GRAINS-Corn falls most in 3 years on improving U.S. crop prospects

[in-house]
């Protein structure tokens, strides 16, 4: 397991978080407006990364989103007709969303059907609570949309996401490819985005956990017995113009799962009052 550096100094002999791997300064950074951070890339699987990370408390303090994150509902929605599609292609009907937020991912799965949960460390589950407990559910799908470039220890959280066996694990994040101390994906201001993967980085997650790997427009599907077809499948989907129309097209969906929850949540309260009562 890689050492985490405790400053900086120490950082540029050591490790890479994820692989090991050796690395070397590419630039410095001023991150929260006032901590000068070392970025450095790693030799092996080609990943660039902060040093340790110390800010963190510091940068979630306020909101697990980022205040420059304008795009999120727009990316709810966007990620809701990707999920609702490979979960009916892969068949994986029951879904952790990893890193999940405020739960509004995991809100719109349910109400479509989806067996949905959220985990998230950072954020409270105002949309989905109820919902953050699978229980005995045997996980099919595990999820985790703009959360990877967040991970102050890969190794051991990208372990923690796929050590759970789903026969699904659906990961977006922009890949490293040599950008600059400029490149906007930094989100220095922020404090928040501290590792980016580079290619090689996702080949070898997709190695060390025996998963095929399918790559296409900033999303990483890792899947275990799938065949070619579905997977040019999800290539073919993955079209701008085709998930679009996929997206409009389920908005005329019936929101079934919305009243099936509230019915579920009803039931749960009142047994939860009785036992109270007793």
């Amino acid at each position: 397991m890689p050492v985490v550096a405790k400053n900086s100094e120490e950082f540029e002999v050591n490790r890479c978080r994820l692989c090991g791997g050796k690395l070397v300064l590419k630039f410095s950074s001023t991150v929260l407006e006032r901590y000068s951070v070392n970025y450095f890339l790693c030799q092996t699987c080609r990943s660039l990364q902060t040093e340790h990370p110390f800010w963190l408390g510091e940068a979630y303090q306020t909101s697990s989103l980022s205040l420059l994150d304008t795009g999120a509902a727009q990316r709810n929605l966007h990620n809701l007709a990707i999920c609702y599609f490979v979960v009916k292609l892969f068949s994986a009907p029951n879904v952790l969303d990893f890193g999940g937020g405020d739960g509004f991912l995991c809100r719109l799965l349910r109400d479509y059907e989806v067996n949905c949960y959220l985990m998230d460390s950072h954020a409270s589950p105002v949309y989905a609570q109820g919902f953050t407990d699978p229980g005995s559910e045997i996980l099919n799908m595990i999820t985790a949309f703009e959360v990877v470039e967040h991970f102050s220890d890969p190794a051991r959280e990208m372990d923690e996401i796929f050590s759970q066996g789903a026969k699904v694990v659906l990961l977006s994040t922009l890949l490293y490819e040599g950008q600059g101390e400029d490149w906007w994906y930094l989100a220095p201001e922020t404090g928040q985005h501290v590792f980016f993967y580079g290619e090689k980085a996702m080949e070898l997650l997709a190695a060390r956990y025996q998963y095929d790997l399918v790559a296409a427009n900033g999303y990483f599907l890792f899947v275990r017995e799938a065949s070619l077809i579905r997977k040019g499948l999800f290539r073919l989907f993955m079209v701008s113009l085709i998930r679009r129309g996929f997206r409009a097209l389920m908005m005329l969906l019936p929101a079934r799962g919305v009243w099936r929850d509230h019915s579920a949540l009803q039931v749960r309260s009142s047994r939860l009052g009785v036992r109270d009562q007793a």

* CBOT corn sags as funds liquidate long positions * Soybeans follow corn; weather seen as less threatening * USDA maintains U.S. corn crop ratings, cuts soybeans * Wheat nears one-month low as U.S. harvest continues (Recasts after further fall in futures; updates with closing prices) By Julie Ingwersen CHICAGO, June 21 (Reuters) - U.S. corn futures tumbled nearly 6 percent on Tuesday, the biggest one-day slide in three years, as forecasts for less-threatening weather in the Midwest prompted funds to liquidate long positions, traders said. Soybeans and wheat followed corn's lead. K.C. hard red winter wheat futures <0#KW:> hit contract lows. At the Chicago Board of Trade, the July corn contract settled down its daily 25-cent limit at $3.96-1/4 a bushel, its lowest level since May 25. July soybeans ended down 10-1/4 cents at $11.33-1/4 a bushel after dropping to $11.28-3/4, near last week's low. CBOT July soft red winter wheat settled down 14-1/2 cents at $4.58-1/2 a bushel. Corn's 5.9 percent drop was the biggest for a spot contract since September 2013. After Tuesday's close, the CME Group, parent of the CBOT, said it would expand the daily trading limit in corn to 40 cents a bushel for Wednesday's session, expanding from the normal limit of 25 cents. Technical selling accelerated on Tuesday as new-crop December corn fell through chart support near $4.20. "It's grand-scale liquidation in the corn market due to better moisture in the forecast and cooling temperatures," said Tom Fritz, a partner with EFG Group in Chicago. "It looks like you hit some major sell-stops." Commodity funds had built up a massive net long position in CBOT corn in recent weeks as the spot contract neared a two-year high on export demand tied to tightening South American supplies and uncertainty about the U.S. growing season. But the U.S. Department of Agriculture's weekly crop progress report late on Monday rated 75 percent of the U.S. corn acreage in good to excellent condition, unchanged from the previous week, despite a hot spell in the Midwest. Analysts surveyed by Reuters had expected a decline in crop ratings. Forecasters called for much-needed rains this week, easing worries about dryness. The USDA's report showed topsoil moisture declining in big corn states, including Iowa, Illinois and Missouri. "The prediction of rain has gone some way to allaying fears of an overly dry summer," Commerzbank said in a market note. Soybean futures sagged in sympathy with corn, although confirmation of fresh export sales of U.S. soybeans and soyoil lent underlying support. The USDA rated 73 percent of the U.S. soybean crop as good to excellent, down from 74 percent a week earlier and in line with trade expectations. CBOT wheat followed the weaker trend, with the July contract dipping to $4.57-1/4 a bushel, its lowest since May 12. The market faced additional seasonal pressure from the U.S. winter wheat harvest, which was 25 percent complete by Sunday, the USDA said. CBOT settlement prices: Net Pct Volume Name Last change change CBOT wheat Wc1 458.50 -14.50 -3.1 62553 CBOT corn Cc1 396.25 -25.00 -5.9 259718 CBOT soybeans Sc1 1133.25 -10.25 -0.9 75143 CBOT soymeal SMc1 393.30 -9.40 -2.3 39565 CBOT soyoil BOc1 31.36 -0.28 -0.9 45154 CBOT wheat, corn and soybeans shown in cents per bushel, soymeal in dollars per short ton and soyoil in cents per lb. (Additional reporting by Nigel Hunt in London and Melanie Burton in Melbourne; Editing by David Clarke and Andrew Hay)
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